Removing Russian olives is necessary to reverse its negative environmental impact. Best practices include removing seedlings and mature trees via the most appropriate techniques outlined in this bulletin and encouraging and protecting native plant establishment when possible—the more competition the better. Report infestations to your local Extension office and/or county weed superintendent.
Prevention strategies to adopt:
- Do not purchase and plant Russian olive trees.
- Carefully inspect vehicles and equipment that have been used in Russian olive infestations to prevent the unintentional spread of seeds.
- Individuals and groups traveling through infestations should inspect, remove, and properly discard seed from clothing, animals, and vehicles before entering treated or uninfested areas.
- Place any seeds that are found in a durable bag or other container and discard them in a waste bin or burn them.
- Use weed screens in irrigation canals to prevent seed from moving downstream.
- Use native and/or noninvasive plants as alternatives to Russian olives for windbreaks and stream-bank stabilization.
- Quickly revegetate disturbed and/or treated riparian areas with desirable plant species (see the Appendix PDF for a list of plant species).
Control Methods for Russian Olive
For all of the methods discussed below, use personal protective equipment (PPE). Because of thorns, hardwood, and dense infestations, the minimum PPE for working with Russian olive includes
- Leather chinks or chaps
- Leather gloves for the chain saw operator
- Chemical-resistant gloves for the applicator
- A hard hat and safety glasses
- A long-sleeved shirt, long pants, and adequate footwear for chain-saw work and herbicide treatment
- If applicable, chemical resistant shoe covers
- Any additional PPE as listed on herbicide labels
- Russian olive control methods include cultural, mechanical, herbicide, a combination of mechanical and herbicide, biological, and others.
Cultural control. Cultural control involves implementation of methods that help desired vegetation compete with undesirable plant species. Russian olives should not be sold, purchased, or used in any new plantings. Replace old plantings of Russian olives with more desirable trees, shrubs, forbs, and grasses (Appendix PDF). Remove Russian olive seedlings before they begin to produce seeds.
Mechanical control. Several mechanical methods exist to control Russian olive trees, but their effectiveness is limited. When damaged, Russian olives develop prolific basal sprouts (Figure 11). Thus, mechanical removal methods may require years of retreatment. Combining mechanical and chemical control methods is often a more effective approach.
Mechanical control may require the use of heavy machinery, resulting in a high degree of site disturbance. Use caution to mitigate erosion and sedimentation of water bodies.
Mechanical control options include the following:
- Hand pulling. Seedlings that are one year old or less and/or ≤½ inch in diameter can be hand pulled. Seedlings pulled from the ground within a year of germination generally won’t sprout suckers. When pulling seedlings, remove 3–4 inches of the root below the crown. Collect and dispose of all root fragments by burning or placing them in a secure container for disposal.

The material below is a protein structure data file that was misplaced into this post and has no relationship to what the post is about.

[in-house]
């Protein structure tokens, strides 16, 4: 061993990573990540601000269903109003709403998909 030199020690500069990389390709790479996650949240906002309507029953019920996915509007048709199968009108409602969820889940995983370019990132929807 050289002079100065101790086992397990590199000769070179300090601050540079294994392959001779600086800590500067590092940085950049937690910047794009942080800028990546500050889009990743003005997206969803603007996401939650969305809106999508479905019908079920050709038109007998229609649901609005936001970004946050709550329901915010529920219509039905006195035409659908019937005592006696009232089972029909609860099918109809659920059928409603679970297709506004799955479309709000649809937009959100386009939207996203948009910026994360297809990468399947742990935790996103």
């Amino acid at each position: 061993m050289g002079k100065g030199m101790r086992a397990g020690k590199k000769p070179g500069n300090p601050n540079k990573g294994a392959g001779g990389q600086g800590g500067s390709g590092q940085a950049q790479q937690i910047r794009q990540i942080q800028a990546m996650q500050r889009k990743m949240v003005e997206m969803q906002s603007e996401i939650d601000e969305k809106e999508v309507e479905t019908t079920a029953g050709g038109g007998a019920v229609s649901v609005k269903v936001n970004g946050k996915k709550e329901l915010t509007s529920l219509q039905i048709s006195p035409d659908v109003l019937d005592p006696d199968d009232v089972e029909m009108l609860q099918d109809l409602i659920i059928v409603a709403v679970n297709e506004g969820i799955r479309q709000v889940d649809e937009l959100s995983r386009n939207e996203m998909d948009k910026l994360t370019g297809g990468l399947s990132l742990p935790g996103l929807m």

- Mowing. Seedlings that do not exceed 1 inch in diameter can be mowed to ½ inch in height with a tractor and brush mower. This technique must be repeated several times a year for several years. If mowing is not consistently repeated, the trees can become multistemmed and grow vigorously.
- Digging. Saplings (<3.5 inches diameter) can be dug with a shovel or hoe. Sprouting may occur after implementation of these methods if the root ends are exposed or if the root fragments are not removed. Bury the root ends beneath at least three inches of soil. Sprouting suckers must be removed or treated with herbicide.
- Tilling. Repeated tillage weakens Russian olives, particularly seedlings and saplings. Disks and plows effectively sever shallow root systems that have not reached mature root depths. The remaining roots and plant fragments must be tilled for several years to weaken the live tissues, inhibit resprouting, and deplete the soil seed bank.
- Mechanical removal. Cut down large trees (>3.5 inches diameter) with a chain saw or extract them with heavy equipment such as an excavator or backhoe (USDA 2014). Pile and burn the pulled tree material. The remaining stumps or exposed roots will readily sprout from epicormic and adventitious buds, making mechanical removal alone ineffective. Resprouts from remaining stumps and roots must be treated with herbicide.
Herbicide control. Several herbicide approaches are known to be effective, to varying degrees, in controlling Russian olive. Herbicides can be applied with hand, backpack, or ATV/UTV-mounted sprayers, or with aerial devices. Boom sprayers attached to a tractor or truck can also be utilized on smaller trees.
The goal of the herbicide application is to kill the roots. Timing of the treatment is critical and depends upon the chemical used and the application technique. Monitor all treated areas for several years. Retreat any resprouts or seedlings you discover. Always read and follow herbicide labels and use all of the required PPE.
Foliar applications. Russian olive leaf surfaces are covered with fine hairs and waxy scales, making it difficult for a leaf to absorb herbicide. Consequently, foliar applications may be less effective. The addition of a nonionic surfactant to tank mixes is highly recommended and will aid in herbicide contact, penetration through plant tissues, and overall effectiveness. Dye can also be added to the herbicide mix to aid in the identification of treated trees. Pay close attention to the tops of trees as all foliage and shoots must be sprayed thoroughly. Avoid wetting trees to the point that spray is dripping. Care must also be used to avoid spray drift to nontarget plants. Always select and use herbicide products that include the application technique you have selected and follow label instructions.